GRAND RAPIDS, Mich. — Grand Rapids City Commissioners will soon vote on a human rights ordinance that would penalize people who falsely report crimes based on racial profiling.
The proposed human rights ordinance was first presented to the commission on April 9. A public hearing several weeks later, led to the delay of the original May vote date. City staff and partnering groups went back to the drawing board to rework parts of the ordinance based on public comment.
"It's come a long way," Second Ward Commissioner Joe Jones said during a special meeting Tuesday, Aug. 13.
Since its initial introduction, the ordinance has been altered to add clarifications pertaining to the bias crime reporting section, as well as, granting the City Attorney's Office and the Office of Diversity and Inclusion the power to issue citations related to human rights. Those cited for a civil infraction, like bias crime reporting, can face up to a $500 fine.
"This will hopefully impact those that have hate in their hearts for whatever group that's out there," said Grand Rapids Police Chief Eric Payne. "That they solely call us to intervene in something that is not criminal in nature."
GRPD already investigates false reports, but this gives the department one more avenue to address the problem. Payne said it's not an everyday problem in Grand Rapids, but it does happen and it puts an unnecessary strain on their resources when it does. But, Payne and City Manager Mark Washington made clear this is not meant to be a deterrent from reporting crimes.
"I don't want the public to be confused. In one sense, we certainly want cooperation, as the chief has said, in terms of solving crime and preventing crime," Washington said. "Just as much as we are anti-violence we want to be anti-racism and anti-discrimination and you don't have to pick one or the other. You can do both, and I think that's where we are."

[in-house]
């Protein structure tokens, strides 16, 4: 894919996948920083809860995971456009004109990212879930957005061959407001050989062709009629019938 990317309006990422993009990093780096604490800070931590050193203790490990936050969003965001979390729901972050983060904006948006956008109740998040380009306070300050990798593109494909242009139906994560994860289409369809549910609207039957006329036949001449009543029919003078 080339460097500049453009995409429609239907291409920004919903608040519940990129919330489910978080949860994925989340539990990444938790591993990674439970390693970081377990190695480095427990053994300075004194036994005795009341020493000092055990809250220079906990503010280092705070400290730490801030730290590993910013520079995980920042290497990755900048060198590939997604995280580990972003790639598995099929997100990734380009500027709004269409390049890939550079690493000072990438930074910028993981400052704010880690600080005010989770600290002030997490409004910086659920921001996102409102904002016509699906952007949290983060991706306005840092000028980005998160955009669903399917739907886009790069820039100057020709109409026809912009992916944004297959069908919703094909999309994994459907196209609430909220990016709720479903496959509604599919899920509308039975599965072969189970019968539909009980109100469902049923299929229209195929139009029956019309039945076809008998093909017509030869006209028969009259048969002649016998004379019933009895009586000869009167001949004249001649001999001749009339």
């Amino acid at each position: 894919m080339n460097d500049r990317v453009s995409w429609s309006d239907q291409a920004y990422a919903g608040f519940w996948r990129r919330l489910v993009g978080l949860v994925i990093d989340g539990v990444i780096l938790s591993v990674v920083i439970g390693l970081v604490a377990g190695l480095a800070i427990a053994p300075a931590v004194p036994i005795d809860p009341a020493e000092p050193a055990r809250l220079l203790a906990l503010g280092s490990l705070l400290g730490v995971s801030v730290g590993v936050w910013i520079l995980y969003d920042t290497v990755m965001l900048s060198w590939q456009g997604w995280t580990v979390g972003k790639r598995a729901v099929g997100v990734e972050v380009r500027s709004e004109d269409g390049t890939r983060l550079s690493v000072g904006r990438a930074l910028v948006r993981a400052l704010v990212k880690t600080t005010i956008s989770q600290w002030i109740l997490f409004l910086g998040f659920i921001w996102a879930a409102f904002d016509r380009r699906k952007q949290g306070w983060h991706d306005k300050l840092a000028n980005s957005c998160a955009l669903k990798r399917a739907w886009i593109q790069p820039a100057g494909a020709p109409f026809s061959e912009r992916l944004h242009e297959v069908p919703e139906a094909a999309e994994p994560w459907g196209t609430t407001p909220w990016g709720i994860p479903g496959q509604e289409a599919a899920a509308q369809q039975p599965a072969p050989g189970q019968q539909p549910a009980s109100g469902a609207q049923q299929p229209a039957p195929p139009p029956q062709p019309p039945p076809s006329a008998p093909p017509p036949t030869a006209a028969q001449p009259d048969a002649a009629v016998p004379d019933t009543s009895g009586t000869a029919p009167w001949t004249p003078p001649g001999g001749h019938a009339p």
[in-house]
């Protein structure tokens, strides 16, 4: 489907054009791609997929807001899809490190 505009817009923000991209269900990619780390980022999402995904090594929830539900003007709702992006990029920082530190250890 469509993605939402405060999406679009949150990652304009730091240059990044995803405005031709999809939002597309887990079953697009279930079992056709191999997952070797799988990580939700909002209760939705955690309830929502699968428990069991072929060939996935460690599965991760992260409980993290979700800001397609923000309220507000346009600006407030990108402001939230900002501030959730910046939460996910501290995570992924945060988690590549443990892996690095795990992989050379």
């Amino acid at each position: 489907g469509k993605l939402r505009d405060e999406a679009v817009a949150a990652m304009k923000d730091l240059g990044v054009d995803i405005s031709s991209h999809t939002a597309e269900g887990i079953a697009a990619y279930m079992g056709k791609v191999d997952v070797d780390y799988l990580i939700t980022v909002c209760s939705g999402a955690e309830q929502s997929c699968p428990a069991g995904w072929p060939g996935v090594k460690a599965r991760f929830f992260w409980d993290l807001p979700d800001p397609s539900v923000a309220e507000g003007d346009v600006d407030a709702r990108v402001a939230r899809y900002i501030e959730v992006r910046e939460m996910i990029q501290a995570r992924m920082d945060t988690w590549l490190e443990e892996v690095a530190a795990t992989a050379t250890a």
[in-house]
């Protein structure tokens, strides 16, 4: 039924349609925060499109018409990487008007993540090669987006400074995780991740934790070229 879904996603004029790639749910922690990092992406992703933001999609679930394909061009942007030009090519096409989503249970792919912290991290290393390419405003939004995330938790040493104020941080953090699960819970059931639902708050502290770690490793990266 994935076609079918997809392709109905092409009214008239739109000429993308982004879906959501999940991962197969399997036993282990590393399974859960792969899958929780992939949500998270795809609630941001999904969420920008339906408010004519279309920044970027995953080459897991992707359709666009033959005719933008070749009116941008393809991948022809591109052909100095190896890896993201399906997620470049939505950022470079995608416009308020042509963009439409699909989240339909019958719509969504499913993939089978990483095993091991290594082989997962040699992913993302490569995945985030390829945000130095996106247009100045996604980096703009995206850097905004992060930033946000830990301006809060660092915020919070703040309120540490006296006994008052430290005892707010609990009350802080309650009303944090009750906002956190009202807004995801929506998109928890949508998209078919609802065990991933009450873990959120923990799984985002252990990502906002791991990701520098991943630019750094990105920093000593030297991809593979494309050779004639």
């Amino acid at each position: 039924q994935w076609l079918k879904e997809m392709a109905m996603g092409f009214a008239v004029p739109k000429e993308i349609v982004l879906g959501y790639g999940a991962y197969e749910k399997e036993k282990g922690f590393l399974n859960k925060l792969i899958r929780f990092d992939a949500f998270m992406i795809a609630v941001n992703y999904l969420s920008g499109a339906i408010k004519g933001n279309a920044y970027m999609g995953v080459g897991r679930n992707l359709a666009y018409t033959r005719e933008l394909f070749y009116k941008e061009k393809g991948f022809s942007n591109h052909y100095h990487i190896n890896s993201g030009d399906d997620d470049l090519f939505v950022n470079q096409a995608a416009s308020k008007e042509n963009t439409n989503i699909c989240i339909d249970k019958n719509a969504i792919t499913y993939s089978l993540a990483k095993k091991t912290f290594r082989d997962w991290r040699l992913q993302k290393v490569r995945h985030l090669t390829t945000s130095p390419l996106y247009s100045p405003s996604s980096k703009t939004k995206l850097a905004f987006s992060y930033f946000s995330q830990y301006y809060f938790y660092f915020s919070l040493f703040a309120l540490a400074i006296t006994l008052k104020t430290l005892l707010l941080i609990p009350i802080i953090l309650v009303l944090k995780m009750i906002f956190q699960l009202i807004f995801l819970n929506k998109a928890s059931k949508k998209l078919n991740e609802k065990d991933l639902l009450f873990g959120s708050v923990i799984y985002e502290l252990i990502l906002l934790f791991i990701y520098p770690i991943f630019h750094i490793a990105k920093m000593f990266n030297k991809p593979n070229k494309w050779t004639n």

Second Ward Commissioners Ruth Kelly and Joe Jones along with First Ward Commissioner Kurt Reppart all spoke in favor of the ordinance and its potential.
"I am hoping that it will actually serve as a model for other municipalities throughout the country," Jones said.
The ordinance now also calls for the expansions of the Community Relations Committee to 13 members instead of nine to allow for more voices at the table. The city will also have a more clear cut path to referring cases and complaints to the Michigan Department of Civil Rights or the Fair Housing Center.
The reshaping of the city's human rights code has been in the works since 2018, when the idea was first introduced by Lyonel LaGrone, who was previously the policy liaison at LINC Up. The commissioners will vote on the updated ordinance on Aug. 27, and if it passes, it would go into effect on Dec. 1.
City Manager Washington said the commission is also set to vote on the replica gun ordinance at the Aug. 27 meeting, in addition, GRPD is expected to release their foreign national policy at the end of the month.
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